Those hard-working taxpayers, by the way, see that $120 million a year the federal government collected from them being distributed to other states who were smart and compassionate enough to expand Medicaid.
Actually, they don’t see it because it’s an invisible, hidden cost of the way the Legislature has chosen to do business as usual when it comes to health care.
Krugman noted that rural America is facing a health care crisis in large part because of “gratuitous political cruelty [that] has denied health insurance to millions who could have had it with a stroke of a pen.”
Or if the conservative U.S. Supreme Court hadn’t ruled that states have the option to reject Medicaid, which would have been required nationally under the original ACA rules.
“Some of it may reflect the general mean-spiritedness, the embrace of cruelty, that was already infecting the GOP even before Donald Trump, and has now become one of the party’s defining traits,” Krugman wrote. “Yes, that’s harsh, but you know it’s true.”
It is true. I admit I’m sometimes guilty of ascribing every social ill in the country to the president, but Wyoming and other GOP-led states rejected Medicaid expansion long before Trump announced his campaign in 2015. To be sure, he has exacerbated problems with the nation’s health care system by trying to repeal Obamacare, but he did not create them.
I’ve spent a lot of time wondering why Wyoming voters have been caught in the trap of supporting politicians who continually vote against their best interests on many issues, especially health care. Frankly, such contemplation usually just gives me a headache because I find no solutions.
Across America, but particularly in rural states, Krugman chalked up the situation to “cynical calculation.”
“Rural voters often complain that national elites don’t care about their needs,” Krugman believes. “Well, one way to make people feel hostile toward those elites is to block their access to federal benefits and hope they don’t realize who’s actually causing their misery.”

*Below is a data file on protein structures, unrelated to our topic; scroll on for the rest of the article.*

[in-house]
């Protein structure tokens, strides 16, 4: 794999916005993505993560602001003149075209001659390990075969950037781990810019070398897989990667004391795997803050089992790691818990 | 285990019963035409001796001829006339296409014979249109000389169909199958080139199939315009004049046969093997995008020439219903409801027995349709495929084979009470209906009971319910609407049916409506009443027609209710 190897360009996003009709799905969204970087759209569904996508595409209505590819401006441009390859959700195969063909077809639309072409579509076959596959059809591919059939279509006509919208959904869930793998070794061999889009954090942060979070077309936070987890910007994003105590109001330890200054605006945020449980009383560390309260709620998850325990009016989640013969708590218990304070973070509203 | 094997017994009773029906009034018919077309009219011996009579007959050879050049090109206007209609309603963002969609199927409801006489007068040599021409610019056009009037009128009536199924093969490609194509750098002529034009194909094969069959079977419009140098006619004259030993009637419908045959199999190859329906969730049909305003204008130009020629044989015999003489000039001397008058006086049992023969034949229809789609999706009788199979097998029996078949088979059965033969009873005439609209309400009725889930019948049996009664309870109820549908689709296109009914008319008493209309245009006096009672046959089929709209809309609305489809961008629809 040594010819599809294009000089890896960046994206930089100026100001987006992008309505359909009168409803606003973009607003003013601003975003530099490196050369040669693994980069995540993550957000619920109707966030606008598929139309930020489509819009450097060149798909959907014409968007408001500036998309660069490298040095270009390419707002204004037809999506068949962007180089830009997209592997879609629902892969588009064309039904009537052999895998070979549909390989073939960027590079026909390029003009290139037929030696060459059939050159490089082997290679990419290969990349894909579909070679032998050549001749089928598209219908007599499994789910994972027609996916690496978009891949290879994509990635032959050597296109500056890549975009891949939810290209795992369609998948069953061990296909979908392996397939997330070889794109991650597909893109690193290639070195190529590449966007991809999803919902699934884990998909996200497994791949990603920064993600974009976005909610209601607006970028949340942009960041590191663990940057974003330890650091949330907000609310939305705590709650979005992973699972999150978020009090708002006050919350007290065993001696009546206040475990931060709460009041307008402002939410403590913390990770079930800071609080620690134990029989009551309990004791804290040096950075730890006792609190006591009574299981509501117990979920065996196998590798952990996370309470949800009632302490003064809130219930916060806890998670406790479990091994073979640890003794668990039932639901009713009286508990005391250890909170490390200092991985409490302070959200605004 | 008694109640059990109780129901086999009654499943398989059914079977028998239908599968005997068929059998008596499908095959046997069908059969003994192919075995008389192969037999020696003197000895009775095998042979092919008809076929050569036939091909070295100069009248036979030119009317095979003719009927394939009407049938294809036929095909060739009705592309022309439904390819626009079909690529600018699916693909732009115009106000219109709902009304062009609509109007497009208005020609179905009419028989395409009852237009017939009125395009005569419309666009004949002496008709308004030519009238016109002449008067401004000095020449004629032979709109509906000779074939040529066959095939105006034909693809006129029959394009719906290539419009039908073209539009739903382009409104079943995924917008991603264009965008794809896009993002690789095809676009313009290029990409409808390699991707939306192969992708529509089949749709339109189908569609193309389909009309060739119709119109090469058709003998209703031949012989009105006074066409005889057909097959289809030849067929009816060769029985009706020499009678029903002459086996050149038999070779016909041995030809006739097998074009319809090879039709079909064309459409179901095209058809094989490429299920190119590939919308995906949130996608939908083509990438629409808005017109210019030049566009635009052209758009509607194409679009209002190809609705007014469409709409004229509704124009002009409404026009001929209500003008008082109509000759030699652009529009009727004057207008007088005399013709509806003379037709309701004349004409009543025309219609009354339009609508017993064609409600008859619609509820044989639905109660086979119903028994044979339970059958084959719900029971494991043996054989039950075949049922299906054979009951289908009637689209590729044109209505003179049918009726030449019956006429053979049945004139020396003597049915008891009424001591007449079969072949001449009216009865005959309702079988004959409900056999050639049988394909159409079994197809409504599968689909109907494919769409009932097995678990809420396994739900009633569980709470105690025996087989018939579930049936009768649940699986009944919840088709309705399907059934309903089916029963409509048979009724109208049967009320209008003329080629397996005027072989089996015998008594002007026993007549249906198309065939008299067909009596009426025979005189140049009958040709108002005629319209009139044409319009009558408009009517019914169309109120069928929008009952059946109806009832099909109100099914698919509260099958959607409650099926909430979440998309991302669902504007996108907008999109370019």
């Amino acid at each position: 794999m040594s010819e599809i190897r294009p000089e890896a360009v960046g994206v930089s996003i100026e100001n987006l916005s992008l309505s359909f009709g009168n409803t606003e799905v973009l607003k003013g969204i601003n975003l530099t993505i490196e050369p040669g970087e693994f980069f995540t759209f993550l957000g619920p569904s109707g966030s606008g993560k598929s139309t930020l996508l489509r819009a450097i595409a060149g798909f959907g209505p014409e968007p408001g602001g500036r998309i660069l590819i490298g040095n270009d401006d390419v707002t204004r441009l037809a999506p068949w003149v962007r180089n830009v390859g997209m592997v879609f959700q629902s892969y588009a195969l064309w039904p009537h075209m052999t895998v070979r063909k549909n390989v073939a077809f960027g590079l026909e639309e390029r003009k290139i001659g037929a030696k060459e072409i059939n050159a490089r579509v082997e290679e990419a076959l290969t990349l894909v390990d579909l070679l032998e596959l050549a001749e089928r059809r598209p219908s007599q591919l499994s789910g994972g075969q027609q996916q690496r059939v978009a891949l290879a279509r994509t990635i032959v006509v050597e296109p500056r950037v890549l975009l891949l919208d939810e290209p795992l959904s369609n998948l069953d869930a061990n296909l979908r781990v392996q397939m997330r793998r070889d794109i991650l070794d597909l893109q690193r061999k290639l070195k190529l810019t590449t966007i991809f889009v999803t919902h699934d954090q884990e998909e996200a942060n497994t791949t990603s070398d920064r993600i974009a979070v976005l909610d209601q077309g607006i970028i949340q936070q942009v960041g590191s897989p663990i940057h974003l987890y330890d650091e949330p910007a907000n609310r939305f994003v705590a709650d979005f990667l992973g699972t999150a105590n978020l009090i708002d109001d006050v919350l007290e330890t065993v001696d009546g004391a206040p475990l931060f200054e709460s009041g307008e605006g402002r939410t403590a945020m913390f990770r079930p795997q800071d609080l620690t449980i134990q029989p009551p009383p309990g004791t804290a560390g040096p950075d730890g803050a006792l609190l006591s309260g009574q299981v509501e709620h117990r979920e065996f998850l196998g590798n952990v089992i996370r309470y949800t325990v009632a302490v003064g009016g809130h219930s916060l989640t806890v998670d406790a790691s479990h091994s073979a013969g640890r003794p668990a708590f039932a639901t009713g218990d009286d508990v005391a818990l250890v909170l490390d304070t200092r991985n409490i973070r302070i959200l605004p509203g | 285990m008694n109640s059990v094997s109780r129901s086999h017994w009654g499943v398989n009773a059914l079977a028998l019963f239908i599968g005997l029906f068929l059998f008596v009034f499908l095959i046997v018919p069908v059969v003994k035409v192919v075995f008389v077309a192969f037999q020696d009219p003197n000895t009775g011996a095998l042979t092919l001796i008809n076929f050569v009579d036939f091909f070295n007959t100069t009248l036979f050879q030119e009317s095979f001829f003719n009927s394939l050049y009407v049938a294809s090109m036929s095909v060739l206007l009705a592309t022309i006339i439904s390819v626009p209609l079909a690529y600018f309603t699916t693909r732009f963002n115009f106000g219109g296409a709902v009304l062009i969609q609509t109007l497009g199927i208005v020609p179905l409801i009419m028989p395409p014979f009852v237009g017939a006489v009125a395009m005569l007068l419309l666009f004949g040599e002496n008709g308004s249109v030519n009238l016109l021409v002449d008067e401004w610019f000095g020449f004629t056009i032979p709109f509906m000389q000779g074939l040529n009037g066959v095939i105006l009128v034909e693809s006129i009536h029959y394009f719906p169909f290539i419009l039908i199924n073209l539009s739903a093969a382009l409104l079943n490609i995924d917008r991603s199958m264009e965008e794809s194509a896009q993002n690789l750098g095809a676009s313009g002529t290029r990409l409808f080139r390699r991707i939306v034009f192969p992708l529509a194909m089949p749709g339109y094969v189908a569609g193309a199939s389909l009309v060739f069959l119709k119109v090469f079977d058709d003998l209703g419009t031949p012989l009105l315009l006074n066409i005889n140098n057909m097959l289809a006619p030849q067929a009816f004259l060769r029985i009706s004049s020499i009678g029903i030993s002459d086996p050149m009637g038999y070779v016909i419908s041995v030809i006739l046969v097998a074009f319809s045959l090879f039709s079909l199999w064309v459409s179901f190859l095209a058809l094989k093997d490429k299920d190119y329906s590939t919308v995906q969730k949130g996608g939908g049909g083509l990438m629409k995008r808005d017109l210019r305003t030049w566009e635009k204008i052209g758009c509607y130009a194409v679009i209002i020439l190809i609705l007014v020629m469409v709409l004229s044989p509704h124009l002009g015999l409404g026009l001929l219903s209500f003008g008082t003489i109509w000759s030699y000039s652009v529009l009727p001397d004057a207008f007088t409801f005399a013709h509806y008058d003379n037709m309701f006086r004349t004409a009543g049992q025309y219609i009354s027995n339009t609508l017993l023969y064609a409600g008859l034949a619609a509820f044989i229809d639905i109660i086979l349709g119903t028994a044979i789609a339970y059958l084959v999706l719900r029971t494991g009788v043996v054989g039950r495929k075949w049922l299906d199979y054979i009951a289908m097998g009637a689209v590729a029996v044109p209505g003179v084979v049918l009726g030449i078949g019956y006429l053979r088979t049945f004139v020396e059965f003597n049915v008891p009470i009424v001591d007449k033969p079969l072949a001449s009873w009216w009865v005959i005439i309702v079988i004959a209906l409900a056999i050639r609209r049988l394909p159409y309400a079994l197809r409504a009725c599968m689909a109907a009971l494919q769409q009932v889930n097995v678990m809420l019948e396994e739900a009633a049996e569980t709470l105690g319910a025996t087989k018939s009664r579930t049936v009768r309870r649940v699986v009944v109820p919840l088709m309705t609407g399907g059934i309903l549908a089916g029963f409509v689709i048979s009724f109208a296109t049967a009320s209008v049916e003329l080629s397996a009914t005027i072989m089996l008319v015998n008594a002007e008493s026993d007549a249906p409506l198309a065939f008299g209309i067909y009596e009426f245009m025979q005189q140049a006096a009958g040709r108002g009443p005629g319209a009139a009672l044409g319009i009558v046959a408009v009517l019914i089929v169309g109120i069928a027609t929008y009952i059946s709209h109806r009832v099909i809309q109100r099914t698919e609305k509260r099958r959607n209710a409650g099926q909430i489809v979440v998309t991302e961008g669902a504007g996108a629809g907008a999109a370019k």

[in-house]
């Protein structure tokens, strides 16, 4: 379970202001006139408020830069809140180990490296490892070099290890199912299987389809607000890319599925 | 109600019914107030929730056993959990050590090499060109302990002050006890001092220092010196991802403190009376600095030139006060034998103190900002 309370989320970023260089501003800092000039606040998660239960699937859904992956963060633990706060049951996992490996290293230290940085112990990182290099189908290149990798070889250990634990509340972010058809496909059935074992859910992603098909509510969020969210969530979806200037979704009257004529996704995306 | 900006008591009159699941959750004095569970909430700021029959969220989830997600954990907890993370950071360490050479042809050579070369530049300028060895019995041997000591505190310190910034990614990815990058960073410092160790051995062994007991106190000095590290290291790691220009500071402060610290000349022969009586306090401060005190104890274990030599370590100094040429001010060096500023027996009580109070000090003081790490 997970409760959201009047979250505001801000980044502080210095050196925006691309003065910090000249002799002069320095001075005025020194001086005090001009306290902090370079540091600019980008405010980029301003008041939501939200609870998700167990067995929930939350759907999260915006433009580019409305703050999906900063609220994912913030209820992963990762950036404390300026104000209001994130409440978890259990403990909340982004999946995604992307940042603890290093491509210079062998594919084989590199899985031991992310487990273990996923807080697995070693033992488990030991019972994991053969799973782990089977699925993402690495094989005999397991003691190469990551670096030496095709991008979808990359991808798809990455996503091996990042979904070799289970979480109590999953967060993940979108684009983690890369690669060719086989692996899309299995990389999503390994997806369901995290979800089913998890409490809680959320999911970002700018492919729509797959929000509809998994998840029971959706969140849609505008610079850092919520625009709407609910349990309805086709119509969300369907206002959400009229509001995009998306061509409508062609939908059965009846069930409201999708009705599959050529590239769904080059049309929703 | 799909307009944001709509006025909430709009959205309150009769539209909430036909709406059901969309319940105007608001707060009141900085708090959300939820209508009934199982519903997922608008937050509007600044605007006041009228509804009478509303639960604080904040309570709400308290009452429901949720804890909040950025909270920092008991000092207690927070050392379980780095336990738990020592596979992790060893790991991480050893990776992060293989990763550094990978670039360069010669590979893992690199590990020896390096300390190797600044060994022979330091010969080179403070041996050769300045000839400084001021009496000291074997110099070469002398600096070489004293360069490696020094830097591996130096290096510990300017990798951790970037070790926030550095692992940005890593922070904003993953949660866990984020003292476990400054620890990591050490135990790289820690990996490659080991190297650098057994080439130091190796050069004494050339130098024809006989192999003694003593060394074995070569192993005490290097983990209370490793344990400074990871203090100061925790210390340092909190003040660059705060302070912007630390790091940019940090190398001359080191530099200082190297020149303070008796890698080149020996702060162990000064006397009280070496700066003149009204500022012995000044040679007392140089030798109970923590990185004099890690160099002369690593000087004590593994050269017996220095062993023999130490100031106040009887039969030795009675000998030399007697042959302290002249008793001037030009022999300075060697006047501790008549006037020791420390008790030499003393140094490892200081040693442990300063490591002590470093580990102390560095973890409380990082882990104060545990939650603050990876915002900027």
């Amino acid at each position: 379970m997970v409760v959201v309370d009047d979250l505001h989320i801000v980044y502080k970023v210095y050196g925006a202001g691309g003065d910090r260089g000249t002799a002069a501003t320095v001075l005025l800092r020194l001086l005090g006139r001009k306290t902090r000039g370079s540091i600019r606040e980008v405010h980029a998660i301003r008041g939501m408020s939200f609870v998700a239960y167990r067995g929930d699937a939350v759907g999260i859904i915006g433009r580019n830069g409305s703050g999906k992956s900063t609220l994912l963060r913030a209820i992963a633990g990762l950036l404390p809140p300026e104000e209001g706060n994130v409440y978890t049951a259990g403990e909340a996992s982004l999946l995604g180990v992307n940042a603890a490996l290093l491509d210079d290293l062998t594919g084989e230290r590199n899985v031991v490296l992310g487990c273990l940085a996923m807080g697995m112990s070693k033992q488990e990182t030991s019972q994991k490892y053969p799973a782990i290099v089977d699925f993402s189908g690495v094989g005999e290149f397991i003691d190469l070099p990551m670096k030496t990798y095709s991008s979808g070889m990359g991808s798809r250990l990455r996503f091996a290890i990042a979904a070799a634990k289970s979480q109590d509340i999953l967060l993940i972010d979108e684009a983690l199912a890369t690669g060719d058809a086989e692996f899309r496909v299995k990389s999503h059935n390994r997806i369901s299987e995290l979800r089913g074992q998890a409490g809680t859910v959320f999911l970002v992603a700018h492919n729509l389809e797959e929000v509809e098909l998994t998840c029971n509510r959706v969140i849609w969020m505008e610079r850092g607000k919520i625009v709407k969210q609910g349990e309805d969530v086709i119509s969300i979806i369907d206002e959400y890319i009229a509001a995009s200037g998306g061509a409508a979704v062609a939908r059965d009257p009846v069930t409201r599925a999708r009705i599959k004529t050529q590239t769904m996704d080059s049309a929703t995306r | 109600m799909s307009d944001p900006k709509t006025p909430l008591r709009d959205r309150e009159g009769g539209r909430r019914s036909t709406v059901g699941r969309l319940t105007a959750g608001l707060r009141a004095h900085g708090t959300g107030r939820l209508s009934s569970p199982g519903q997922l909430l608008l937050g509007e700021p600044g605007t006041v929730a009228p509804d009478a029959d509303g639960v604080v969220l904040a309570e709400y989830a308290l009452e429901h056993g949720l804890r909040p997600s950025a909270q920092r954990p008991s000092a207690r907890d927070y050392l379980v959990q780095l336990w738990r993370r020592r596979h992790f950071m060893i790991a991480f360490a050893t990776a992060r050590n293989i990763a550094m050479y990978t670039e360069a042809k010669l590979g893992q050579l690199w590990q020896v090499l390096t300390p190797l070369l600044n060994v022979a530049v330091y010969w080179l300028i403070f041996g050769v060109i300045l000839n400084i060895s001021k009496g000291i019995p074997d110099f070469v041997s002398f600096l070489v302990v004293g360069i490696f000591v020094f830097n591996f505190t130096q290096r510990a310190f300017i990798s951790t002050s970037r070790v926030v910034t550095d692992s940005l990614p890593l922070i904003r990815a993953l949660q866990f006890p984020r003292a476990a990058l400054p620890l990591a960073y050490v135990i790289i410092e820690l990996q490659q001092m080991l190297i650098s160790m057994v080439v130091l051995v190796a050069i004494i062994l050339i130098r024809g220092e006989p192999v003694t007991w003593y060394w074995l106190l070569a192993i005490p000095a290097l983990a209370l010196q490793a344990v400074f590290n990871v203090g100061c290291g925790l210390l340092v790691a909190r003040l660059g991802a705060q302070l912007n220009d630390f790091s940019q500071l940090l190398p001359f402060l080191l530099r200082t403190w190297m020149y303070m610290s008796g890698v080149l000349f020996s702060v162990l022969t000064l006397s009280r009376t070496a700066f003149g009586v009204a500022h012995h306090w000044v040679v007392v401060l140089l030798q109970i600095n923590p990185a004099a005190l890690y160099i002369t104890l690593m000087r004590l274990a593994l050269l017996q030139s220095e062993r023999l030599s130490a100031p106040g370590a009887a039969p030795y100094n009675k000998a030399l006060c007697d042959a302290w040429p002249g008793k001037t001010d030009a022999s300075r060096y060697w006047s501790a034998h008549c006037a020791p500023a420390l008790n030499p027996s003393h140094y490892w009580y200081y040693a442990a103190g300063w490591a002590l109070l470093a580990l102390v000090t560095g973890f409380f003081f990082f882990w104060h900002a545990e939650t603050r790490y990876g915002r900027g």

Politicians like Sen. Charles Scott (R-Casper), who railed against Medicaid expansion and predicted that the federal government would renege on its promise to pay for most of Medicaid expansion (all of it, actually, for the first three years) have been proven wrong. It didn’t happen, and so many states have now expanded, it won’t happen.
I don’t expect Wyoming to ever expand Medicaid, despite the fact that many of the key interests that state lawmakers generally listen to the most — including business, industry, health care professionals, educators and the clergy — have all called for them to do so.
Unfortunately, that ship has sailed. Gov. Matt Mead, who changed his mind and eventually supported Medicaid expansion, told lawmakers they had no choice but to pass it because of all the benefits that would be accrued. His own party’s leadership thumbed their nose at him, which is likely why the new Republican governor, Mark Gordon, opposes expansion.
But Wyoming voters should know this: You’ve been lied to for years about this vital health care issue. Some of you have seen your own health deteriorate, and according to the Wyoming Department of Health, 111 of your fellow residents have died prematurely each year without Medicaid expansion.
The rest of us have been hit in our wallets, through higher hospital bills and insurance premiums. Hospitals that could have used federal Medicaid expansion funds to improve and expand services have instead been forced to scramble for ways to keep their doors open in the face of the skyrocketing costs of uncompensated care.
And if you don’t believe me, ask the economist with the Nobel Prize on his mantle. That guy knows what he’s talking about.